Tea, glorious tea. The most widely consumed beverage in the world next to water. You've most likely tried it. In fact, you're either a regular tea drinker or you know someone who is. According to The Tea Association of The USA, tea can be found in almost 80% of all U.S. households and on any given day, over 158 million Americans are drinking tea.
Now, before we get into the science behind why tea is such a wonderful beverage and why you should be drinking it every day (if you're not already), let's start with the basics.
Where it all started: Historical records date tea drinking back to the Shang Dynasty (1500 BC-1046 BC) in the Yunnan province of China. Though recent physical evidence suggests the Chinese may have been consuming tea as early as the 10th century BC.
Where does it come from? Traditional tea (excluding herbal, flower, dried fruit, etc.) is made from the leaf of the plant Camellia sinensis. Green, black, white, oolong and pu'erh teas are all made from the same plant - their differences are realized through the harvesting, oxidation, steaming and rolling processes.
How do you make tea? There are many traditional methods of brewing tea, including various cultural tea ceremonies. Quite simply though, tea is prepared by straining tea leaves, herbs, flowers, dried fruit, etc. through [near] boiling water for several minutes. Doing so adds flavor, color and nutrients to the water.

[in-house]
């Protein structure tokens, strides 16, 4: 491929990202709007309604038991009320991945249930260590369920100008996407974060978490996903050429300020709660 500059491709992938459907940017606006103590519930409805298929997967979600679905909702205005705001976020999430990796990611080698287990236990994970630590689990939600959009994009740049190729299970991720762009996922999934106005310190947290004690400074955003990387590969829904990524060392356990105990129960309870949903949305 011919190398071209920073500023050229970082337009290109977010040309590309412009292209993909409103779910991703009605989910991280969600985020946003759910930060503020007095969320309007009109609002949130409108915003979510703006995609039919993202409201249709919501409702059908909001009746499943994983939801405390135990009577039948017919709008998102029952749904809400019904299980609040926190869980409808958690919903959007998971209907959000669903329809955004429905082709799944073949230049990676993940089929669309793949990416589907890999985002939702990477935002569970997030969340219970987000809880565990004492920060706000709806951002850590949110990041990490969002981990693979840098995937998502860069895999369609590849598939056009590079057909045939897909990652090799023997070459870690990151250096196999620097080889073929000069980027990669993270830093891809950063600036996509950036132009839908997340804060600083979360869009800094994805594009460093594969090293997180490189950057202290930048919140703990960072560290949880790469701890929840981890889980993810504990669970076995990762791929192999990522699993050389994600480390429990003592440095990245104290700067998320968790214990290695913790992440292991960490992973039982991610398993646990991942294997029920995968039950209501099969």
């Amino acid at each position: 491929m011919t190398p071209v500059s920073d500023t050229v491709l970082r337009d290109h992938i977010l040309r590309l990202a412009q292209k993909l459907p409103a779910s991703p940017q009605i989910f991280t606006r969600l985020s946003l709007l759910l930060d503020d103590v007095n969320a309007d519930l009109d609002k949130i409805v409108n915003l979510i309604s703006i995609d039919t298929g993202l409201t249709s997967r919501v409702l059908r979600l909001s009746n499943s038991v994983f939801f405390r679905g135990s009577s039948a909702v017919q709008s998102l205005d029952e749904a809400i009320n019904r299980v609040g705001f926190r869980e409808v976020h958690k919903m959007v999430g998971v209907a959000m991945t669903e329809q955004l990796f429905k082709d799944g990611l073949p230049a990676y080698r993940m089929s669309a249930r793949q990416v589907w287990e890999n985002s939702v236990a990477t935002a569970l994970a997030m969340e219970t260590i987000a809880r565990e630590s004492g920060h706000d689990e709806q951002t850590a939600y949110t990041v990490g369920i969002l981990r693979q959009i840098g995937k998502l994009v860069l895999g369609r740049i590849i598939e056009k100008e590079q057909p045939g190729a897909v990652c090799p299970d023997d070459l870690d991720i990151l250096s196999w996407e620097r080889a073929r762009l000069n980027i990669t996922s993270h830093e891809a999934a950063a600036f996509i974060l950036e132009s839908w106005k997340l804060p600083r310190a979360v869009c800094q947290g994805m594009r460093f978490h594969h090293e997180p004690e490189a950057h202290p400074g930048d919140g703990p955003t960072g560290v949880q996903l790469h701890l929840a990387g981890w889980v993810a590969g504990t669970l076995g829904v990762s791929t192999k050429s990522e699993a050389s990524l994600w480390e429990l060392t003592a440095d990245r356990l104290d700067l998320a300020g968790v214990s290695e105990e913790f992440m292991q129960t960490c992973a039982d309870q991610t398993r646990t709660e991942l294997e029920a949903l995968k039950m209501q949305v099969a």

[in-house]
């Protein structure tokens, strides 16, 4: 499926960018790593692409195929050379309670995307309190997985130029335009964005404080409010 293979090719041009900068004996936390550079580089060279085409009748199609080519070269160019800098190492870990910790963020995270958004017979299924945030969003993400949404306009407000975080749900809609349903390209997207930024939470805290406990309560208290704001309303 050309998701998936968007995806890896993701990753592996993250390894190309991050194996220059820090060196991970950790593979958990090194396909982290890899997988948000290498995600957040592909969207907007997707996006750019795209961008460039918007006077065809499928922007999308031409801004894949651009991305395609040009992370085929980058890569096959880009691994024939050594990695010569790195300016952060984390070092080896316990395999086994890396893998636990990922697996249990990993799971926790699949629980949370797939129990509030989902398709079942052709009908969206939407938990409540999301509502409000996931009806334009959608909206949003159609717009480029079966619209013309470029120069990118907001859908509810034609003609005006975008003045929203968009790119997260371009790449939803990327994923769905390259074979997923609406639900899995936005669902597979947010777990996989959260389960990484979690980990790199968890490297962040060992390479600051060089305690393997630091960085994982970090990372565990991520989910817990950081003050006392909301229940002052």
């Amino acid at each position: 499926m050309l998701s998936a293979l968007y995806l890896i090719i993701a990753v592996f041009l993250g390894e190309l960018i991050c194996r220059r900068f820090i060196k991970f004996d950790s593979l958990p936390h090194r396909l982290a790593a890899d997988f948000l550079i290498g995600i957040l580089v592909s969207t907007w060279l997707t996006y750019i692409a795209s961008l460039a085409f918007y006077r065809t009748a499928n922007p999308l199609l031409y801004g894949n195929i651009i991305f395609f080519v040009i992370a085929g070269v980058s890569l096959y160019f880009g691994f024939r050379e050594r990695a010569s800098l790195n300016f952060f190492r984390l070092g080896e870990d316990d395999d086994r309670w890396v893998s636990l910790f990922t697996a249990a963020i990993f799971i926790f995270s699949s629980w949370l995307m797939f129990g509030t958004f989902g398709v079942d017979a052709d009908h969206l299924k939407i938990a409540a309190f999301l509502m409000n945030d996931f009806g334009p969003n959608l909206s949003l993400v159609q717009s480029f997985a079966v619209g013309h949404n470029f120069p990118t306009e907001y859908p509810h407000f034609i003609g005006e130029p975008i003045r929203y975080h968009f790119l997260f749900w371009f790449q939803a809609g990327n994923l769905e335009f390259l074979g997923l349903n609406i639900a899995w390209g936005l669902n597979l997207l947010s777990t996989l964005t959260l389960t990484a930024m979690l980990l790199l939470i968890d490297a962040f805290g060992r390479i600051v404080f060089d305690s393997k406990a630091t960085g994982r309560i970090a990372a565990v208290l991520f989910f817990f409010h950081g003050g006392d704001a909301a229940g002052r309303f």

What are the benefits? Asian cultures have been using tea for medicinal purposes for thousands of years. Green tea is loaded with antioxidants that have been shown to reduce the formation of free radicals in the body, protecting cells and molecules from damage. Compounds in tea have also been shown to improve brain function, increase fat burning, improve physical performance, lower risk of various diseases including cancer, Alzheimer's, Parkinson's, Type II Diabetes, heart disease and stroke. Now if THAT doesn't convince you to start drinking tea every day...
This concludes the first part of our series on 'Everything you ever wanted to know about tea'. In our next instalment (part 2) we'll explain in more detail where tea is grown, how it is harvested and the processing stages.
Until then...drink some tea. :)
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